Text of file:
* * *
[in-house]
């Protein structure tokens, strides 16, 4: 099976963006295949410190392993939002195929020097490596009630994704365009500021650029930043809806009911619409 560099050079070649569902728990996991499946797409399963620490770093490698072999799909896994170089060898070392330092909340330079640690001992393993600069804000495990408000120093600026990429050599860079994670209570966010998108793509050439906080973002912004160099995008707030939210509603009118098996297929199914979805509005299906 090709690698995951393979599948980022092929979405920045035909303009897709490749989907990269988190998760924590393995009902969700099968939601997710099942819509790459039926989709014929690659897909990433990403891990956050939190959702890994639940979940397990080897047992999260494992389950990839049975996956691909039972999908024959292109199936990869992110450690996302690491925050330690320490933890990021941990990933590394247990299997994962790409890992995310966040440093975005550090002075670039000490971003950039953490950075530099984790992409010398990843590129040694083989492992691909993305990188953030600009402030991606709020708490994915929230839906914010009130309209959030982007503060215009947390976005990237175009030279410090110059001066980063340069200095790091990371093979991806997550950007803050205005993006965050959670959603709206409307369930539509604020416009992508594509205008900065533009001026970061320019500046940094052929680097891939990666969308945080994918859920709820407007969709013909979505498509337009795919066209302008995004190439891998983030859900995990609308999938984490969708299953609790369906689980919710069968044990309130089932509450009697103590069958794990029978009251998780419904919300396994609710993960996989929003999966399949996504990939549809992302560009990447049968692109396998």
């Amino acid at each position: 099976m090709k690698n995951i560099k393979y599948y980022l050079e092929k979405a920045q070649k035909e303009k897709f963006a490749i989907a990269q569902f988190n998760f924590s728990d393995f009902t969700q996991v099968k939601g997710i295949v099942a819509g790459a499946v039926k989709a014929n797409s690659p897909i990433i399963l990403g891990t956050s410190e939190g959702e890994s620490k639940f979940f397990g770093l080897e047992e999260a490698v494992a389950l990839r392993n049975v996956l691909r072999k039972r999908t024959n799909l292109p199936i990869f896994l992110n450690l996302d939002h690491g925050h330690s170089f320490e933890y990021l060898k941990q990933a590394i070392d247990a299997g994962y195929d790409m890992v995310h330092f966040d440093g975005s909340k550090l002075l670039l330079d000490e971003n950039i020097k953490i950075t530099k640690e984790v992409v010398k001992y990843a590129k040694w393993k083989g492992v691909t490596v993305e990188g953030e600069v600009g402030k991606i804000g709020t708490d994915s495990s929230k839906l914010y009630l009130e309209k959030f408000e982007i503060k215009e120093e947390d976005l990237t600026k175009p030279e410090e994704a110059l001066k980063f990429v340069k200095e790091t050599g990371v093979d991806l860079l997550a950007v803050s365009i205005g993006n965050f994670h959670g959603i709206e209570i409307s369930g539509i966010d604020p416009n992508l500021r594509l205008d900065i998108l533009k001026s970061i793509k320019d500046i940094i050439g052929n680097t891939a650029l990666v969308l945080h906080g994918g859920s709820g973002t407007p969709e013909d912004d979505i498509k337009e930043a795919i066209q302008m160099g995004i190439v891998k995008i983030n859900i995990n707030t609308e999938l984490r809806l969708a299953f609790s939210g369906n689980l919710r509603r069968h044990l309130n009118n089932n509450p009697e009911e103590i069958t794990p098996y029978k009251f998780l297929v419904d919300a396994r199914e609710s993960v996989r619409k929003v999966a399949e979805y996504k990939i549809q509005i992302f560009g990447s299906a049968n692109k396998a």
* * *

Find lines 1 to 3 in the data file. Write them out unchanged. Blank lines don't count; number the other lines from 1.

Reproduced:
[in-house]
């Protein structure tokens, strides 16, 4: 099976963006295949410190392993939002195929020097490596009630994704365009500021650029930043809806009911619409 560099050079070649569902728990996991499946797409399963620490770093490698072999799909896994170089060898070392330092909340330079640690001992393993600069804000495990408000120093600026990429050599860079994670209570966010998108793509050439906080973002912004160099995008707030939210509603009118098996297929199914979805509005299906 090709690698995951393979599948980022092929979405920045035909303009897709490749989907990269988190998760924590393995009902969700099968939601997710099942819509790459039926989709014929690659897909990433990403891990956050939190959702890994639940979940397990080897047992999260494992389950990839049975996956691909039972999908024959292109199936990869992110450690996302690491925050330690320490933890990021941990990933590394247990299997994962790409890992995310966040440093975005550090002075670039000490971003950039953490950075530099984790992409010398990843590129040694083989492992691909993305990188953030600009402030991606709020708490994915929230839906914010009130309209959030982007503060215009947390976005990237175009030279410090110059001066980063340069200095790091990371093979991806997550950007803050205005993006965050959670959603709206409307369930539509604020416009992508594509205008900065533009001026970061320019500046940094052929680097891939990666969308945080994918859920709820407007969709013909979505498509337009795919066209302008995004190439891998983030859900995990609308999938984490969708299953609790369906689980919710069968044990309130089932509450009697103590069958794990029978009251998780419904919300396994609710993960996989929003999966399949996504990939549809992302560009990447049968692109396998």
């Amino acid at each position: 099976m090709k690698n995951i560099k393979y599948y980022l050079e092929k979405a920045q070649k035909e303009k897709f963006a490749i989907a990269q569902f988190n998760f924590s728990d393995f009902t969700q996991v099968k939601g997710i295949v099942a819509g790459a499946v039926k989709a014929n797409s690659p897909i990433i399963l990403g891990t956050s410190e939190g959702e890994s620490k639940f979940f397990g770093l080897e047992e999260a490698v494992a389950l990839r392993n049975v996956l691909r072999k039972r999908t024959n799909l292109p199936i990869f896994l992110n450690l996302d939002h690491g925050h330690s170089f320490e933890y990021l060898k941990q990933a590394i070392d247990a299997g994962y195929d790409m890992v995310h330092f966040d440093g975005s909340k550090l002075l670039l330079d000490e971003n950039i020097k953490i950075t530099k640690e984790v992409v010398k001992y990843a590129k040694w393993k083989g492992v691909t490596v993305e990188g953030e600069v600009g402030k991606i804000g709020t708490d994915s495990s929230k839906l914010y009630l009130e309209k959030f408000e982007i503060k215009e120093e947390d976005l990237t600026k175009p030279e410090e994704a110059l001066k980063f990429v340069k200095e790091t050599g990371v093979d991806l860079l997550a950007v803050s365009i205005g993006n965050f994670h959670g959603i709206e209570i409307s369930g539509i966010d604020p416009n992508l500021r594509l205008d900065i998108l533009k001026s970061i793509k320019d500046i940094i050439g052929n680097t891939a650029l990666v969308l945080h906080g994918g859920s709820g973002t407007p969709e013909d912004d979505i498509k337009e930043a795919i066209q302008m160099g995004i190439v891998k995008i983030n859900i995990n707030t609308e999938l984490r809806l969708a299953f609790s939210g369906n689980l919710r509603r069968h044990l309130n009118n089932n509450p009697e009911e103590i069958t794990p098996y029978k009251f998780l297929v419904d919300a396994r199914e609710s993960v996989r619409k929003v999966a399949e979805y996504k990939i549809q509005i992302f560009g990447s299906a049968n692109k396998a």